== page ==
Located across Budapest's main orthodox synagogue in the old Jewish Quarter but operated by the Hungarian Chabad-Lubavitch Hasidic community, Tel Aviv Café is Budapest’s one and only kosher dairy restaurant. So, don't go searching for meat-based dishes here. In fact, you won’t find any of the typical Ashkenazi non-meat classics like matzo brei, blintz, and latke either.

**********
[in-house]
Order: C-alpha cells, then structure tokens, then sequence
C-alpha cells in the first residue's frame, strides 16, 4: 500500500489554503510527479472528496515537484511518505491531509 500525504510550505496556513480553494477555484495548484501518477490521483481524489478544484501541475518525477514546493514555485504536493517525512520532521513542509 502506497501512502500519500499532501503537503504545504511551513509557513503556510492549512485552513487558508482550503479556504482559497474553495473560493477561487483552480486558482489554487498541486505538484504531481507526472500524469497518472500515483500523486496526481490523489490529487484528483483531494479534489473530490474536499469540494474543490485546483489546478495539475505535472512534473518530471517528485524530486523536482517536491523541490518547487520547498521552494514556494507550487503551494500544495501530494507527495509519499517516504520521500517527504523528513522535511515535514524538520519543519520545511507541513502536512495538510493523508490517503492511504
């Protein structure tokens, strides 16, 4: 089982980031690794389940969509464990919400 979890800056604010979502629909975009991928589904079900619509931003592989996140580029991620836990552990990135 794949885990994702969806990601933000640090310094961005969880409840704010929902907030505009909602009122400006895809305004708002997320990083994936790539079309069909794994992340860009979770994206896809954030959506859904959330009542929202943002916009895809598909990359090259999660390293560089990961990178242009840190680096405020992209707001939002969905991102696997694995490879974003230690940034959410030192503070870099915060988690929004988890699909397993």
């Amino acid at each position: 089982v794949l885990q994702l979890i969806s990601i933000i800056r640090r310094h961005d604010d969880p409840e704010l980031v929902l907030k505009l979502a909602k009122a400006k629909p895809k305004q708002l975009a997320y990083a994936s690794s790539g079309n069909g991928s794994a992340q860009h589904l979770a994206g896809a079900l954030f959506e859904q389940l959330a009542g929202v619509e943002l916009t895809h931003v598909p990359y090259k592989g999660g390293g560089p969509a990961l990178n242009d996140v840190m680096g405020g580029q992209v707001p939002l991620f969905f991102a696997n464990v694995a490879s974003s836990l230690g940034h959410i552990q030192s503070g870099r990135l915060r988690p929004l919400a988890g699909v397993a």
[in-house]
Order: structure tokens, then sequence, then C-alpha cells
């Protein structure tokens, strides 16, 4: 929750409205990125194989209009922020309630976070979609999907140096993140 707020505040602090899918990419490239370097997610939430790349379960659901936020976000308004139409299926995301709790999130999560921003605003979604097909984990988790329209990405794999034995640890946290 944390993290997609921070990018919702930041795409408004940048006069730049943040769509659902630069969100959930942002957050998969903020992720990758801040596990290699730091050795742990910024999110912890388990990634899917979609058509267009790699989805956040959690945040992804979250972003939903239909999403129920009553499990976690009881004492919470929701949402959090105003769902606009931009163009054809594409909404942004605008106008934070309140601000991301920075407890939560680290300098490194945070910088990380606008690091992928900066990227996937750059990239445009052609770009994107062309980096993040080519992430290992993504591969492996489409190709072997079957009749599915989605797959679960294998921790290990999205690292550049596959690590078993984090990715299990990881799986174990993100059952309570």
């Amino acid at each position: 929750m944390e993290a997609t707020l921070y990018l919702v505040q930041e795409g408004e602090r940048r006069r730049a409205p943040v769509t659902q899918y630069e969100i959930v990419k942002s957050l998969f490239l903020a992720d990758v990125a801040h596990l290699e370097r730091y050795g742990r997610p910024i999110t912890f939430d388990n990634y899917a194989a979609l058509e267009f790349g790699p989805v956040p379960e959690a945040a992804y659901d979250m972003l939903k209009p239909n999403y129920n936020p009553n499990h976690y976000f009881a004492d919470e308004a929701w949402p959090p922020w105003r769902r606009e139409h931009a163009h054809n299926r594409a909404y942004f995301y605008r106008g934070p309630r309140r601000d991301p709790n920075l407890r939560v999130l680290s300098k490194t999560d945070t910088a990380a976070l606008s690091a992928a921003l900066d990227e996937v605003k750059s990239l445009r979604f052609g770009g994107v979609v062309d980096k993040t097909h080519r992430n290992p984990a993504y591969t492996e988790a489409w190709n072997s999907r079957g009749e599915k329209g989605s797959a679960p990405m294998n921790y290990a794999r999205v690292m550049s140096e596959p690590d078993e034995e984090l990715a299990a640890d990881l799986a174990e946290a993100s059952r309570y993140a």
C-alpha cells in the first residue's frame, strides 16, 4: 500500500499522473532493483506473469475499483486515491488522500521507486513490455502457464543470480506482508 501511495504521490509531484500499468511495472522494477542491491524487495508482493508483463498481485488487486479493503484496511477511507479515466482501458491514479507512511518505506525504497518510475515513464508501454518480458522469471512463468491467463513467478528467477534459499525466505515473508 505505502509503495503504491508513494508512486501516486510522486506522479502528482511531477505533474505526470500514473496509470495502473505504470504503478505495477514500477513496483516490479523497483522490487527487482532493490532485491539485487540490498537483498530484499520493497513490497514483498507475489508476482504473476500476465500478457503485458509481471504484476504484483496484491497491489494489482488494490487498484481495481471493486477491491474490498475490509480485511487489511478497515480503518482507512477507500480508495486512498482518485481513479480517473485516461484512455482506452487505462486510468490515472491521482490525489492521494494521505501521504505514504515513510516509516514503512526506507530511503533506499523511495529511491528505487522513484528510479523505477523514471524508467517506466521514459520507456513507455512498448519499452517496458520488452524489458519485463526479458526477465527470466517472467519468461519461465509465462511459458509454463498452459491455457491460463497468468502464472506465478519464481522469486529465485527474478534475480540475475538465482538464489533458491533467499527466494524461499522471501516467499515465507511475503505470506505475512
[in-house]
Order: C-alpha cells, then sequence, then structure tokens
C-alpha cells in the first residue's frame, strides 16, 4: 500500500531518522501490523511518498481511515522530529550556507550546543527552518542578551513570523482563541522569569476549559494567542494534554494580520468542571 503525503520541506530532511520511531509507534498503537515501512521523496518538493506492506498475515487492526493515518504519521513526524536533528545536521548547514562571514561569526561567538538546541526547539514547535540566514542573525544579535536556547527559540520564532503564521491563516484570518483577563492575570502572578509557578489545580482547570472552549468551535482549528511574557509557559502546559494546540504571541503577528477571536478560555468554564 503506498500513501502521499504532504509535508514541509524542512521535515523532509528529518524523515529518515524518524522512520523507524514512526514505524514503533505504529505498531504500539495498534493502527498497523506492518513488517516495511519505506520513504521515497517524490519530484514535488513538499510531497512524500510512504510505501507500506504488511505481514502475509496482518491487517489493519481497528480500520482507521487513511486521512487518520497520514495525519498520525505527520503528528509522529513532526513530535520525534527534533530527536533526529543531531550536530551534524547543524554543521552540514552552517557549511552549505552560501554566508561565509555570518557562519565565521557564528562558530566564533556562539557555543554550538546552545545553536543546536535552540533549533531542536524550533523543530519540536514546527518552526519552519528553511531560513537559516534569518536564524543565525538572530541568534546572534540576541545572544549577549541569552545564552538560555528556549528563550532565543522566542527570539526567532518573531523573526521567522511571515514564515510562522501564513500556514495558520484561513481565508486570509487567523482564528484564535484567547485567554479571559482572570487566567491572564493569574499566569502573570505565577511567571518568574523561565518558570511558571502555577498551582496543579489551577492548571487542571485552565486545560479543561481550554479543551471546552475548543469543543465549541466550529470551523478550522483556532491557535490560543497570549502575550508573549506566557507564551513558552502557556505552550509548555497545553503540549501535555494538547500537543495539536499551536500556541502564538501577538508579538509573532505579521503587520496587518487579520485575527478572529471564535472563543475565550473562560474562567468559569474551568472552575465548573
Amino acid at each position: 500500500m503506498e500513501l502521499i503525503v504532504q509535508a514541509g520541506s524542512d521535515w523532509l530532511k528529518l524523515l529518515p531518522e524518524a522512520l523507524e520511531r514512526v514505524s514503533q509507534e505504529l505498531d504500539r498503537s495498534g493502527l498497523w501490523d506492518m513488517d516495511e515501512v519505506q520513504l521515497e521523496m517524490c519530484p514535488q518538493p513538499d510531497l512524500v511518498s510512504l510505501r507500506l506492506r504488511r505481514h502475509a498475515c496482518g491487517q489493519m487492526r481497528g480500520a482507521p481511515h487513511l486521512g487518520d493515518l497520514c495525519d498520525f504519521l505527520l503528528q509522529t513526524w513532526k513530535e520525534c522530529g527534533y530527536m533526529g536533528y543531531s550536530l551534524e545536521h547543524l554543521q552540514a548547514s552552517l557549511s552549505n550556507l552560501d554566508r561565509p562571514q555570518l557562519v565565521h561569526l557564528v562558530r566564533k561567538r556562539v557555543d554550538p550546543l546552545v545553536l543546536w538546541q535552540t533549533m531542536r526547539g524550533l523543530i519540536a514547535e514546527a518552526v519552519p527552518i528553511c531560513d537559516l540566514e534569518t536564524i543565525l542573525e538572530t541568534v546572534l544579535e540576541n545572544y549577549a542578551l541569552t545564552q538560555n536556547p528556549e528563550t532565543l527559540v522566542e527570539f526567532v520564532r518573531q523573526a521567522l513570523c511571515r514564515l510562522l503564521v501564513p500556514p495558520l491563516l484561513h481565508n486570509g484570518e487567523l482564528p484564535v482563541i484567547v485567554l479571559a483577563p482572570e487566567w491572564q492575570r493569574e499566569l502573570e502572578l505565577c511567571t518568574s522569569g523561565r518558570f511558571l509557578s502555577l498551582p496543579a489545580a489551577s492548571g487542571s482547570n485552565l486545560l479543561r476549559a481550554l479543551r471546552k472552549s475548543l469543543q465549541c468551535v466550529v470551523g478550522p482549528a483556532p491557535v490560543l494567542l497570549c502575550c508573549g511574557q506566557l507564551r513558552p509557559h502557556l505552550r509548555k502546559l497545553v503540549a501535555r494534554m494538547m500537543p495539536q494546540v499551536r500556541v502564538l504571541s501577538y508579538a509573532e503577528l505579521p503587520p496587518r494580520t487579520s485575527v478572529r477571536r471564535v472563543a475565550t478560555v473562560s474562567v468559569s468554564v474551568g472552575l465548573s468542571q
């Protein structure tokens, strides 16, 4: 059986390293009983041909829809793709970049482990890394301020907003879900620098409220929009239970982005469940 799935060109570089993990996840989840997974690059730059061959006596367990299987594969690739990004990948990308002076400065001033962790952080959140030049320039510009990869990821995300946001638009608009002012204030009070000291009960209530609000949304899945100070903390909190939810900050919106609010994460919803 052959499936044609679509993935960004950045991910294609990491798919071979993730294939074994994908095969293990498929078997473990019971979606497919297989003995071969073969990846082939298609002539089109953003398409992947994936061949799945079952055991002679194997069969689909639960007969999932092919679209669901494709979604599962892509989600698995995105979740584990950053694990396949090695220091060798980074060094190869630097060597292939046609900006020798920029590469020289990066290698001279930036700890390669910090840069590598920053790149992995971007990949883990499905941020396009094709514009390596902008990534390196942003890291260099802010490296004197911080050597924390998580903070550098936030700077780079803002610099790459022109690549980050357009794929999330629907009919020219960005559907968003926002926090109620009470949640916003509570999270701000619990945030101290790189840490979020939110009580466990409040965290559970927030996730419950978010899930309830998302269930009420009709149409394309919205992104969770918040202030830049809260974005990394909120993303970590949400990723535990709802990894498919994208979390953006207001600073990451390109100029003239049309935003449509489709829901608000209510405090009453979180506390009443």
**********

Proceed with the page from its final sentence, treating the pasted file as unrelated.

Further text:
Instead, the menu comprises Middle Eastern plates like couscous, shakshuka, and hummus, as well as vegetarian pizzas and pastas. The “Israeli platter” (€9) is an overpriced plate of forlorn scrambled eggs with meze, evoking a two-star hotel breakfast experience both in terms of taste and visuals. Non-kosher guests can find better tuna salad, mushroom pizza, and pasta Alfredo in the neighborhood, not to mention the stale Dobos torte (€2). Across the street from Tel Aviv Café is its sister location, Carmel, a glatt kosher meat restaurant serving considerably better food.

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